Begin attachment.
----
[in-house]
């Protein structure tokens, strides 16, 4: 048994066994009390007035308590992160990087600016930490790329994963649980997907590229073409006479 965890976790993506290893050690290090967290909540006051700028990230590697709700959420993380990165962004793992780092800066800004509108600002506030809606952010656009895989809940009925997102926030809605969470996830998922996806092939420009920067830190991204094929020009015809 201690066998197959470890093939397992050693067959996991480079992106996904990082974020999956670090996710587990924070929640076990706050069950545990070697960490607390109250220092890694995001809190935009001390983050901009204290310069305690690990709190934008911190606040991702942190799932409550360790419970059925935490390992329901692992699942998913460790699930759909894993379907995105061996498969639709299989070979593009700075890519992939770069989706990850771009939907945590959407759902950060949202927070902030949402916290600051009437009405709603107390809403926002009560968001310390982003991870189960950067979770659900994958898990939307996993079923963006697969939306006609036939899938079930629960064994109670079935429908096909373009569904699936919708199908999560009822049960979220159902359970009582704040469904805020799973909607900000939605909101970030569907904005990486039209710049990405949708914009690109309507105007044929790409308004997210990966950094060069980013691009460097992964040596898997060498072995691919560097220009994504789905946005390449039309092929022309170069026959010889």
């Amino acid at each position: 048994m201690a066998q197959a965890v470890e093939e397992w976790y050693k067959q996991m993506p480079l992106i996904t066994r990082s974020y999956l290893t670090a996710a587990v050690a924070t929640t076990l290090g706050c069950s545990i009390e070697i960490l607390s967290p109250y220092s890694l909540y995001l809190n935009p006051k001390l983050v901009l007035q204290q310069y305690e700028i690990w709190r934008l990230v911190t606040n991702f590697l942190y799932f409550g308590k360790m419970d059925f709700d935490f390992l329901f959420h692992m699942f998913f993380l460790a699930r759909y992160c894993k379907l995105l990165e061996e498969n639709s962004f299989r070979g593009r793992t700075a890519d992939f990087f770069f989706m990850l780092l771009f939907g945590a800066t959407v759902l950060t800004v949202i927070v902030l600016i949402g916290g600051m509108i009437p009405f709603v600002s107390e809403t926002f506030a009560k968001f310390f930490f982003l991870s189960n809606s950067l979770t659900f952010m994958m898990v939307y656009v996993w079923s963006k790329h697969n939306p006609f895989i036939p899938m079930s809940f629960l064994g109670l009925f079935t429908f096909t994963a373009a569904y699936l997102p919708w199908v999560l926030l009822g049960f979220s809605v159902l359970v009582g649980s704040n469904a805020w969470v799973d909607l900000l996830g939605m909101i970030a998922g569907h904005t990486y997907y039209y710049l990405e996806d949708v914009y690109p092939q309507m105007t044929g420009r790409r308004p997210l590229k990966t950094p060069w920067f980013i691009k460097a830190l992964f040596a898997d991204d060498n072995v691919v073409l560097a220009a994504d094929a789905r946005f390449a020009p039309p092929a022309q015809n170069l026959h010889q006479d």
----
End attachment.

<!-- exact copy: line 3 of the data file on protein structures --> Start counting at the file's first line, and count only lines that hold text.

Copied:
């Amino acid at each position: 048994m201690a066998q197959a965890v470890e093939e397992w976790y050693k067959q996991m993506p480079l992106i996904t066994r990082s974020y999956l290893t670090a996710a587990v050690a924070t929640t076990l290090g706050c069950s545990i009390e070697i960490l607390s967290p109250y220092s890694l909540y995001l809190n935009p006051k001390l983050v901009l007035q204290q310069y305690e700028i690990w709190r934008l990230v911190t606040n991702f590697l942190y799932f409550g308590k360790m419970d059925f709700d935490f390992l329901f959420h692992m699942f998913f993380l460790a699930r759909y992160c894993k379907l995105l990165e061996e498969n639709s962004f299989r070979g593009r793992t700075a890519d992939f990087f770069f989706m990850l780092l771009f939907g945590a800066t959407v759902l950060t800004v949202i927070v902030l600016i949402g916290g600051m509108i009437p009405f709603v600002s107390e809403t926002f506030a009560k968001f310390f930490f982003l991870s189960n809606s950067l979770t659900f952010m994958m898990v939307y656009v996993w079923s963006k790329h697969n939306p006609f895989i036939p899938m079930s809940f629960l064994g109670l009925f079935t429908f096909t994963a373009a569904y699936l997102p919708w199908v999560l926030l009822g049960f979220s809605v159902l359970v009582g649980s704040n469904a805020w969470v799973d909607l900000l996830g939605m909101i970030a998922g569907h904005t990486y997907y039209y710049l990405e996806d949708v914009y690109p092939q309507m105007t044929g420009r790409r308004p997210l590229k990966t950094p060069w920067f980013i691009k460097a830190l992964f040596a898997d991204d060498n072995v691919v073409l560097a220009a994504d094929a789905r946005f390449a020009p039309p092929a022309q015809n170069l026959h010889q006479d």